This pastry was turned over and crimped at the edges. It is said the miners would touch their pasty just along this crimp with their dirty hands--thereby keeping the rest of their meal clean. They would then thrown the soiled crimped part down for the knockers.

Cornish Pasty
When it was time to eat “Oggy Oggy Oggy” would be shouted down the mine shaft by a maiden above, then the miners would call back, “Oi Oi Oi.” Oggy means pasty.

When the knocking was heard in a Cornish mine it was believed to be of help. For
Tin Miners in Cornwall
Cornish mine knockers knocked to show where rich new veins could be found or to warn miners of impending danger.

One Cornish story told about a Knocker was about a man who bought a home in the mining district. It wasn’t long before he began to awake to the sounds of heavy boots walking up and down his stairs. When he looked out of his bedroom he saw no one.

When these noises persisted he questioned his servants. One young maid told him what he was hearing were just Knockers. They were alerting people to the fact that there was a lode under his house that needed to be worked. This turned out to be true for under this man’s house was one of the richest tin lodes found.

One Cornish miner working deep within a tin mine was wielding a heavy hammer. He heard a sharp voice calling his name between each stroke he took. When this crying became urgent he threw down his hammer and walked in the direction of the noise.

After he had taken a dozen steps he heard a loud crash behind him. In the spot where he had been hammering a large amount of rocks had fallen down.

One superstition connected to Knockers is if a person hears them outside a mine it is a warning a death is about to occur.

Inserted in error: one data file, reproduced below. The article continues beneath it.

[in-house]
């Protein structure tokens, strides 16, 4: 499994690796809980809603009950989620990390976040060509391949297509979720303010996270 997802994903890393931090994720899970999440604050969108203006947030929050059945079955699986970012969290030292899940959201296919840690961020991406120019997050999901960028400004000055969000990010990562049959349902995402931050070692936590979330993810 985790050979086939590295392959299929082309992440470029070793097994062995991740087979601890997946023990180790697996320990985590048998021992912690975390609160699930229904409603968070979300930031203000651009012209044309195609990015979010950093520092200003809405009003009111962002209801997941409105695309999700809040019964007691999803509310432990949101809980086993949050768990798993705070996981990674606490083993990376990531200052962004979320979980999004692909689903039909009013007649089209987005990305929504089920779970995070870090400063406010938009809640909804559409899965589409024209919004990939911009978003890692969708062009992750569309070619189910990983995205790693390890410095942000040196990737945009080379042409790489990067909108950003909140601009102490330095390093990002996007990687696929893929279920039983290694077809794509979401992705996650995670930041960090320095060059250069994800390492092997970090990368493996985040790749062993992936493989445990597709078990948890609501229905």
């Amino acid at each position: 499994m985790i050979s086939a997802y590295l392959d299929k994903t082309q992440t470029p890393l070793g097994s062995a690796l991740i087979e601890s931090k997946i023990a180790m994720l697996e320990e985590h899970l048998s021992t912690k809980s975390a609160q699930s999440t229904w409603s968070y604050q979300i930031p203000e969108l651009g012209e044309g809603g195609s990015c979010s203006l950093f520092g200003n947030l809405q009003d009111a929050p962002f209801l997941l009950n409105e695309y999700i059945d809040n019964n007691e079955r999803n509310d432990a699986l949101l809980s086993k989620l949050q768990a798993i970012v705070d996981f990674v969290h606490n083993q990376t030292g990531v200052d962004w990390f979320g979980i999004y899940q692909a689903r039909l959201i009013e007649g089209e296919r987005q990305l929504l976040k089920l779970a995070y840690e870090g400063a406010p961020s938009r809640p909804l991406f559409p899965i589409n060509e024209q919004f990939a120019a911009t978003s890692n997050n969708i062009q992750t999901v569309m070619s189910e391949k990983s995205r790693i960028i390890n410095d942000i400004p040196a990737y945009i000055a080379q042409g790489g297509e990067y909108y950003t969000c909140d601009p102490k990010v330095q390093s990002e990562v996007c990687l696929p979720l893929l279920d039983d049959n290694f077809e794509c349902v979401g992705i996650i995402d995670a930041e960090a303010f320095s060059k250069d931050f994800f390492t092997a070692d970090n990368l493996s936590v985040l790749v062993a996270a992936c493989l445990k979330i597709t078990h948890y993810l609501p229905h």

A night watchman was working at an accounting house in the village of Breage in West Cornwall when he heard the distinct sounds of knocking. This was followed by what sounded like someone turning over a rubbish or trash bin.

When this worker looked out he saw nothing disturbed. When he told his friends about this the next day they listened and nodded their heads gravely. Within days this night watchman fell ill and died.

Geevor Tin Mine
With the decline of tin mining, reports of encounters with Knockers have diminished. But people believe even today that they still reside in the deepest parts of abandoned mines.

Saturday, February 28, 2015

Haunted St. Joseph College

Elizabeth Ann Seton--better known as Mother Seton-- established the American Sisters of Charity. She founded what was to become St. Joseph College in Emmitsburg, Maryland in 1809. Originally, it was a charitable Catholic women’s academy. Mother Seton was later made a saint.

St. Joseph's College 1923
This Catholic academy evolved into a liberal arts college for women. St. Joseph’s College was closed down in 1973. The U.S. Government then bought the property to house the National Emergency Training Center.

This old campus is haunted, most believe because it was used as a Civil War field hospital. Field hospitals during this war were crude at best. Most severe wounds to
Daughters of Charity
at St. Joseph
the limbs became infected with gangrene and the only treatment was to amputate.

The one shining light of hope at St. Joseph during this war were Mother Seton’s Daughters of Charity who earned the nickname, “angels of the battlefield” for nursing both wounded Union and Confederate soldiers.

During the years the campus was still St. Joseph’s College numerous strange encounters were reported by the students--including both sights and sounds.

Numerous students stated they heard the screams and moans of the wounded Civil War soldiers across the campus. Some accounts even mentioned some witnesses who saw the old field hospital with its bloody surgeries--while walking across the campus at night.